Councils across England are “quietly” axing holiday food voucher schemes for children on free school meals, which has left many families desperate this half-term, headteachers and charities warn.
It took a massive public campaign, led by the Manchester United and England footballer Marcus Rashford, to force Boris Johnson into a U-turn in November 2020 on feeding children from the lowest-income families during the school holidays.
But the government has said it is now up to individual councils whether they continue to offer the £15-a-week vouchers. Local authorities including Reading, York, Wakefield, Stoke-on-Trent, Leeds and Birmingham have dropped them. Experts say parents face a postcode lottery for help.
Emma Cantrell, founder of First Days, a charity tackling child poverty in Berkshire, said: “Without a shadow of a doubt, there have been parents who haven’t been able to put food on the table this half-term, and children will be returning to school hungry on Monday.”
Cantrell works with a group distributing surplus food, and said they were “overrun with families desperate to get their hands on anything this week”. Her charity has been administering the children’s vouchers on behalf of Wokingham council. However, neighbouring Reading has dropped the scheme.
“There is a road where children on different sides get completely different support, with help for one family and no help for another,” she said.
Cantrell, whose charity distributes free beds and uniforms to struggling families, said demand for help had doubled in the past six months and she was now regularly seeing children who were “visibly malnourished”.
She added: “Councils will look like the bad guys [for cutting vouchers], but this is a result of changes by the government. It is being done incredibly quietly, so most people don’t know it is happening.”
In 2020, Rashford called for the government to extend its £15 free school meal vouchers – initially set up to feed children in term-time when schools were closed by the pandemic – into the holidays.
Before both the summer and Christmas holidays, Johnson, and his chancellor Rishi Sunak, dug their heels in and refused, only to be forced into a humiliating U-turn each time, after waves of criticism from charities, media, Labour and some Tory MPs.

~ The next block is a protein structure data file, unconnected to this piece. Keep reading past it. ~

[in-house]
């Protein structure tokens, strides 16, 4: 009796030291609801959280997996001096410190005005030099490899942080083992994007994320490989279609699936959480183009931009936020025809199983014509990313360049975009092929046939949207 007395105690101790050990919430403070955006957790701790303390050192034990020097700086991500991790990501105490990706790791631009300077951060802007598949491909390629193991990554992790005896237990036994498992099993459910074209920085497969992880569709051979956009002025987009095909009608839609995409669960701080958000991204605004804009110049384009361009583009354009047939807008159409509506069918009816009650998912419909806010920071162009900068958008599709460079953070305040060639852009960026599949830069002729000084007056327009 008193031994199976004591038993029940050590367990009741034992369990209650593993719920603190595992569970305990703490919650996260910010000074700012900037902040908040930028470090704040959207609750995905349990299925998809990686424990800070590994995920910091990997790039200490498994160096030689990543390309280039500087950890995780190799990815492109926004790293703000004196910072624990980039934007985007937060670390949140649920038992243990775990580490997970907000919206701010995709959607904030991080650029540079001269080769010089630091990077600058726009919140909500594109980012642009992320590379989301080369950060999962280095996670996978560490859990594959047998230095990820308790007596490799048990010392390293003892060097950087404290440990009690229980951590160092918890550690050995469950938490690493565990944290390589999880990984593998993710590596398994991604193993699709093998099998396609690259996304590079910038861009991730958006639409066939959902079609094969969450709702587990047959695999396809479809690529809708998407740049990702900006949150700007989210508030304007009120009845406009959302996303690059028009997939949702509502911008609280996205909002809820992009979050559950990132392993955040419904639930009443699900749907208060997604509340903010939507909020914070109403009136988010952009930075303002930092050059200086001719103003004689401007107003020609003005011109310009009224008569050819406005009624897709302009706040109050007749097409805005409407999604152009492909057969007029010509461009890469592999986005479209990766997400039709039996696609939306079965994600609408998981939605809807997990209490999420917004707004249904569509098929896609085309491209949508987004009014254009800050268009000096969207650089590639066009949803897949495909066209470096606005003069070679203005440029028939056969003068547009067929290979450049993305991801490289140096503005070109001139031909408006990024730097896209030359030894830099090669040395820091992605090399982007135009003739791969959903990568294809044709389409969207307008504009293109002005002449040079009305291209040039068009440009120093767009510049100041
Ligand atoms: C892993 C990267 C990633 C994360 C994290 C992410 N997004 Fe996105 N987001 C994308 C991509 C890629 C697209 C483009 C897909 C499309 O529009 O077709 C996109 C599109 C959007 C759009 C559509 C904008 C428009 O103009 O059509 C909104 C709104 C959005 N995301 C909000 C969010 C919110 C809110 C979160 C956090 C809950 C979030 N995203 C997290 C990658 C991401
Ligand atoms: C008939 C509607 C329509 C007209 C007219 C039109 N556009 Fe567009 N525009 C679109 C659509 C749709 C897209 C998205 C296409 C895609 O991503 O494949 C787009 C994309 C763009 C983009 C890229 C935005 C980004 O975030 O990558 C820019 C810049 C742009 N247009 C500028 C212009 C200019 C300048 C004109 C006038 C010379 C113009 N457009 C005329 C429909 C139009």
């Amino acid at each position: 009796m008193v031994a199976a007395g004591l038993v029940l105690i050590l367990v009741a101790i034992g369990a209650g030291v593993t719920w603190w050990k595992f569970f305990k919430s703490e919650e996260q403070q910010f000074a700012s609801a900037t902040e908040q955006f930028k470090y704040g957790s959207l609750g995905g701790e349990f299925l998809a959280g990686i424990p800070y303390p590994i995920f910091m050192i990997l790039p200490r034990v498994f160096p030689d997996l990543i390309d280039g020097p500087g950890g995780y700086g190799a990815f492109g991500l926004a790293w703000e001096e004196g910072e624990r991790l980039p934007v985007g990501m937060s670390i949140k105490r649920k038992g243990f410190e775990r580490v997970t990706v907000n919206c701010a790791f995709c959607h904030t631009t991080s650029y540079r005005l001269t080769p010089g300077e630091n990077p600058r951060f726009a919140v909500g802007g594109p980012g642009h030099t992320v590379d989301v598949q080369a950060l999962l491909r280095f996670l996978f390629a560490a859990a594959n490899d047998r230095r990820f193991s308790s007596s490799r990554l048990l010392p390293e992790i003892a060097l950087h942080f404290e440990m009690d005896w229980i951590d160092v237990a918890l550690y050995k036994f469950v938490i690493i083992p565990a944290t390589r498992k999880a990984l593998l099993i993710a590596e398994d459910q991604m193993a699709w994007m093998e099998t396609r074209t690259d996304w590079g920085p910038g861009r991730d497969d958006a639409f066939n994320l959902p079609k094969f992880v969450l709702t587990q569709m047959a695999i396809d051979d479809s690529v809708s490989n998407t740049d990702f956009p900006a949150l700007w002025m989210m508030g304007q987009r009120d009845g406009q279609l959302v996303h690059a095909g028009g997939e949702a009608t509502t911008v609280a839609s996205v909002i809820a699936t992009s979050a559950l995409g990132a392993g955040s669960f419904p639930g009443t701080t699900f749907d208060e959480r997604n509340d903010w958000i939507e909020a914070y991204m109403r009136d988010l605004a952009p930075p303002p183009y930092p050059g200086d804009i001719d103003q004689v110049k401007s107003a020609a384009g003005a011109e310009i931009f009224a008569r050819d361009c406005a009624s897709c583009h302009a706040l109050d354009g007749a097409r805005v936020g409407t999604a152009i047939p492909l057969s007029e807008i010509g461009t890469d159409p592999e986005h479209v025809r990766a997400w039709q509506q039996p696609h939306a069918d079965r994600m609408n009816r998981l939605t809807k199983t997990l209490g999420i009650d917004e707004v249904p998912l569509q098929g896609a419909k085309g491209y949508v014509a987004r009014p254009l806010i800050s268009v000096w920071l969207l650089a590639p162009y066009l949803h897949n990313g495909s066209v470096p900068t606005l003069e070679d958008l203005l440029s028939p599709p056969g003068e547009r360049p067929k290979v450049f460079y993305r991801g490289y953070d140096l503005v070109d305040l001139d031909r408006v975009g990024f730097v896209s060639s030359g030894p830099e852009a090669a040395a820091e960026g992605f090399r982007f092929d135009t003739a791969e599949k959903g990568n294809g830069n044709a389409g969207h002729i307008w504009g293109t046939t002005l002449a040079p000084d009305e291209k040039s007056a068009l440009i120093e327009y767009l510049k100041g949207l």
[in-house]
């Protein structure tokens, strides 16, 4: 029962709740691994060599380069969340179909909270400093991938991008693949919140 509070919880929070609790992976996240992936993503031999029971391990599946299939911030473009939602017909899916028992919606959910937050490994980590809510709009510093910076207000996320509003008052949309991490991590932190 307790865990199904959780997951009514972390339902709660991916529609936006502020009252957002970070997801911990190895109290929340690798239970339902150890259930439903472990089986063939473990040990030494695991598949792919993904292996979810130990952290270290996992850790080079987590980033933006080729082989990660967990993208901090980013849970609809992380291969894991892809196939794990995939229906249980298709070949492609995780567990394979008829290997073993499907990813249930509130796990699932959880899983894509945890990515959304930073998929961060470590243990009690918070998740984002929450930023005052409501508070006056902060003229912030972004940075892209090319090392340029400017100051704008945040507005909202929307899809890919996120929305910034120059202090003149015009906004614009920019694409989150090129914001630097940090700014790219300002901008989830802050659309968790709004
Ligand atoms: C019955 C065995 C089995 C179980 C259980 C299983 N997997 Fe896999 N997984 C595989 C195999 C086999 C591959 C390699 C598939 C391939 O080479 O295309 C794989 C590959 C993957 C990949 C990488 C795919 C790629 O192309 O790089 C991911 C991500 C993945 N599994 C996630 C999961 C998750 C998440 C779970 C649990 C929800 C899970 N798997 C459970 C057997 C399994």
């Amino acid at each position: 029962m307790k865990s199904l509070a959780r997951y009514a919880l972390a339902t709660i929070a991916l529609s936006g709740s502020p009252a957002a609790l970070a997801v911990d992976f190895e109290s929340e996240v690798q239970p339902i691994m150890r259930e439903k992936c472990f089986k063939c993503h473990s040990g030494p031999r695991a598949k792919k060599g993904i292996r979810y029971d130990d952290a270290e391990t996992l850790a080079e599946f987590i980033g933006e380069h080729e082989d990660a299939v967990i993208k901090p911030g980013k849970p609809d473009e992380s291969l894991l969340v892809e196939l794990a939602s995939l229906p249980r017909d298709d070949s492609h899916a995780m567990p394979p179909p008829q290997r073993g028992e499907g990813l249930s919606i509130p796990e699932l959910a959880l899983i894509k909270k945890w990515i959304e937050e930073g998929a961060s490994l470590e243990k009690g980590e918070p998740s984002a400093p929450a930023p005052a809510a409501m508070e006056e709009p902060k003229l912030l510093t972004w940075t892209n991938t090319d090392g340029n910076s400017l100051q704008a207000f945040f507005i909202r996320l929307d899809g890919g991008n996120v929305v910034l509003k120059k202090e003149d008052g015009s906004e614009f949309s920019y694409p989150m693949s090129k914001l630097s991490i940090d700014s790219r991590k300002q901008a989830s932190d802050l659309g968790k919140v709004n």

Funding for holiday vouchers in England now has to come out of councils’ household support fund, introduced in October last year by the government.
A spokesperson for the Department for Work and Pensions said: “Recently boosted by a further £421m, the fund allows councils – who know their areas best – to target support to those most in need, including providing extra support during the school holidays.”
Councils cutting the vouchers say support for children on free school meals is still available via other schemes but that they were using up too much of their share of the household support fund, which is supposed to help people across the community.
A spokesperson for Reading council said it was “consolidating food and energy support into one cost of living voucher”, targeted at the poorest families and older people.
Anne Longfield, chair of the Commission on Young Lives and former children’s commissioner, told the Observer she was “really concerned” that “more and more councils” are withdrawing food support for the poorest families.
“Families in some areas are being left high and dry,” she said. “These vouchers may be small but they can hold off destitution.”
She called on the government to acknowledge the growing number of families in poverty, adding: “This isn’t a personal issue. It is a national crisis that should be discussed alongside reassuring the markets.”
Jonny Uttley, chief executive of the Education Alliance academy trust, which runs seven schools in Hull and the East Riding of Yorkshire, said: “Wakefield council has told us they can’t afford the vouchers. It is just pot luck. If you live in Hull you get £15 but in other authorities you get nothing.”
Although it is facing major financial pressures itself, the trust is now paying for vouchers from its own reserves so children don’t go hungry in the holidays.
James Bowen, director of policy for the school leaders’ union NAHT, said: “It cannot be right that whether or not families have access to financial support to ensure children are fed properly during the holidays depends on where they live.” He added:“We know some children rely on school for their only certain meal of the day.”
A single mother in Leeds with two boys receiving free school meals, who asked not to be named, said: “The voucher paid for most of the food for a week, and we got used to having it. But suddenly it didn’t come any more.”
This half-term she had to borrow money from her parents to feed her children. “Most politicians have never had to worry about whether they can buy food for the week,” she said. “I don’t think they understand and I don’t think they care.”
A spokesperson for Leeds city council said they would still provide free meals as part of their healthy holidays activities programme this Christmas, but that their share of the household support fund would “prioritise fuel support” this winter.